Nazi aircraft in original paint and markings are the Holy Grail. One with a history, like Gulbarga's near-intact downed-in-combat Messerschmitt, is priceless. Considering there are only two such aircraft flying in the world today, this aircraft can easily fetch upwards of $1.5 million (Rs 7.2 crore)-as much as some of the Nizam's jewels-once restored to flight-worthy state. Not to mention a lifetime of paid appearances in air shows and war films (Black's vintage aircraft have appeared in Hollywood films Pearl Harbour and Saving Private Ryan).

Some years ago, Black snapped up one of two De Havilland DH-9s, British World War I twin-seat bomber biplanes that flew at the dawn of air combat. The intact aircraft, worth over $2 million (Rs 9.6 crore) each, were imperial gifts displayed at the Karn Mahal in Bikaner, Rajasthan. They now sit in his workshop in the UK where a five-year restoration-estimated at $1.5 million-will see them flying in air shows.

A spokesperson for the Royal Palace of Bikaner says they sold the termite-eaten DH-9 airframes to Black because time was running out. "There were no facilities in India to undertake their specialist conservation work," he adds. Money may have been a great persuasion-they were paid between £15,000 and £20,000 per aircraft.

Few can hold out in the face of such temptation. There are rare exceptions, however, like the Aeronautical Department of the Punjab Engineering College, Chandigarh, which has refused to part with its World War II vintage British-built Spitfire. Dismantled and kept in the aeronautical engineering department, the aircraft, one of Asia's last intact Spitfires, has attracted at least four offers in the past few years from British and American collectors. "The aircraft has the pride of place in our inventory not only because of its vintage value but as an important education kit," says a stoic department head S.C. Sharma who has so far resisted pressures from foreign collectors, their Indian agents and even the college authorities.

But such exceptions are as rare as the aircraft in question. For the moment, there is little legislation to prevent the 200-odd vintage aircraft that are on display in the country or the dozens lying in obscure junk yards from joining the 30 aircraft which have left the country over the years. Vintage aircraft fall outside the purview of the Antiquities and Art Treasures Act of 1971 which outlaws the export of artifacts older than a century. The only exception are vintage automobiles older than 1960. Old aircraft are fair game.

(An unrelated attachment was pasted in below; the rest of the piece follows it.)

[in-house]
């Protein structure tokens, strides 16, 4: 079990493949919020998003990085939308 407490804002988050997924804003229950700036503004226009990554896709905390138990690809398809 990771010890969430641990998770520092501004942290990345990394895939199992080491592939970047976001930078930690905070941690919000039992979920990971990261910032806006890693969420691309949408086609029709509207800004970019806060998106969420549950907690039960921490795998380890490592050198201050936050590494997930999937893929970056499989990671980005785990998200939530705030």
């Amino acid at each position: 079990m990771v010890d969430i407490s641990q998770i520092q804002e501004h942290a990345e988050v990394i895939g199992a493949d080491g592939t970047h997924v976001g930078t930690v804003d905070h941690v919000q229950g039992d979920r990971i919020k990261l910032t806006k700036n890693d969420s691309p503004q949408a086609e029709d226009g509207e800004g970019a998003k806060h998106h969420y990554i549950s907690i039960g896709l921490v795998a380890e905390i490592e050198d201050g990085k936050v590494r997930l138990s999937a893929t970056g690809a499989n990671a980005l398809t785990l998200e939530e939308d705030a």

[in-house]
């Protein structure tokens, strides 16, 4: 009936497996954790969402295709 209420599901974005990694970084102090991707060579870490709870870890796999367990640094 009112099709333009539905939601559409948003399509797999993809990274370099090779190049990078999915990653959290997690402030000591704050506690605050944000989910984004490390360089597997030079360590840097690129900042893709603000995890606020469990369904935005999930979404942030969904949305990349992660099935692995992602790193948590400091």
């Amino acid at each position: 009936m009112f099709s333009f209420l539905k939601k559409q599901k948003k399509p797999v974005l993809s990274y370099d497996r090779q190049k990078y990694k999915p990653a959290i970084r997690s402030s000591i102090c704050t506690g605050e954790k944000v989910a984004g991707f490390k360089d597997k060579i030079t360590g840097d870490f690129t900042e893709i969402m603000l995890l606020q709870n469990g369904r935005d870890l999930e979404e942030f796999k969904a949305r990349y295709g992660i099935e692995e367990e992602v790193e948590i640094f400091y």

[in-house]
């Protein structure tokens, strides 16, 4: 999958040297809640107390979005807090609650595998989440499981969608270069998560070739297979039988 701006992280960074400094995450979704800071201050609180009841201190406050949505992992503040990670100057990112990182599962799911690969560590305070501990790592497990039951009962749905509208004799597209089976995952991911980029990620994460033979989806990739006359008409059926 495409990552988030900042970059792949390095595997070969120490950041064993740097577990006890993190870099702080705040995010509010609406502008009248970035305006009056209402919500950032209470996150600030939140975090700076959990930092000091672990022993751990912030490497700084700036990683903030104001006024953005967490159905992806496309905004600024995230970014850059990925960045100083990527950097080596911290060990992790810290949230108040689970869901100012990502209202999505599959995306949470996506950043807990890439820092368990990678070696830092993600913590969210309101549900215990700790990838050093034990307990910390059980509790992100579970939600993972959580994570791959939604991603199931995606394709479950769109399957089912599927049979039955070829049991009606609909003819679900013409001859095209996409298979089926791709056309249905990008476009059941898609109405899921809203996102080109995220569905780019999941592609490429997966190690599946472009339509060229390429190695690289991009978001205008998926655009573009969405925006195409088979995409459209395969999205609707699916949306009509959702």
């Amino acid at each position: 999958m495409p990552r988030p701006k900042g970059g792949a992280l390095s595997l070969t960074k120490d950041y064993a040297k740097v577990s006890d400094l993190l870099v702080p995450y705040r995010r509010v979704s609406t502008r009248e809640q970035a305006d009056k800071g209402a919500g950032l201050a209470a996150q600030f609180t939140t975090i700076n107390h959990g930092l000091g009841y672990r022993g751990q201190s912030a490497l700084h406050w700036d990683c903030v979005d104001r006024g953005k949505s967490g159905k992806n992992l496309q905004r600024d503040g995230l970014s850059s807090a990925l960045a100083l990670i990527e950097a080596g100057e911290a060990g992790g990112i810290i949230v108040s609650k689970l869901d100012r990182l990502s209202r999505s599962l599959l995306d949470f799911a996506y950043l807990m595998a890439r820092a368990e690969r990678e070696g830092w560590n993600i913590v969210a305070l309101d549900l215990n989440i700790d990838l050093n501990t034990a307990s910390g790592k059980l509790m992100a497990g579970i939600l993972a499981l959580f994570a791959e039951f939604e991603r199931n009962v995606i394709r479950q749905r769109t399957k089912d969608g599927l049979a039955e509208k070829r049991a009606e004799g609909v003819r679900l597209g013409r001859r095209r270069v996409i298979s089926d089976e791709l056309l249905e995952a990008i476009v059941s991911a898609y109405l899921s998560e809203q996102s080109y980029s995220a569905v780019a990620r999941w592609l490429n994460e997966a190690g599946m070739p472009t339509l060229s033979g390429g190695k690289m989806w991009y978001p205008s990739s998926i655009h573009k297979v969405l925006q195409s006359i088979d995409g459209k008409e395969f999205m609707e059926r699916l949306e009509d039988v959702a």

Black frankly admits to bribing officials in both India and Russia to ease his precious finds out of the country. "Corruption in the system hikes up the total cost incurred. Most of the money goes in greasing palms."(Webmasters Note: India Today Magazine subsequently published a retraction in April 2003 in which it stated that Mr. Guy Black may not have made the statement on 'Greasing Palms' )

The war museum culture, where such aircraft can find a permanent home, is taking off only now, thanks to sustained efforts made by the armed forces, particularly the navy and the IAF. But there are no vintage aircraft hobbyists who, like the car collectors, could successfully lobby the Government to ban the export of vintage craft.

"We neither have many aviation museums in India nor value aviation artifacts," says industrialist and aviator Vijaypath Singhania. "Nor the aircraft lovers who would want to restore them. Hence I feel we do not value their significance." Last year, Singhania's vintage Dakota parked at his Thane hospital was damaged by rampaging Shiv Sainiks protesting the death of their leader.

Lack of a sense of heritage is the reason, a lot of aviation enthusiasts feel, why these machines are better off flying in foreign skies than parked in India. "Unlike westerners, we don't know how to look after our vintage aircraft. Even the ones we keep in museums like the Air Force Museum, Palam, are deteriorating," says hobby aviator Mukund Murthy who remembers seeing a Liberator of IAF-origin while flight-training in the US.

In the next few years, vintage Indian aircraft could become an increasing sight in foreign skies.

-with Ishara Bhasi and Ramesh Vinayak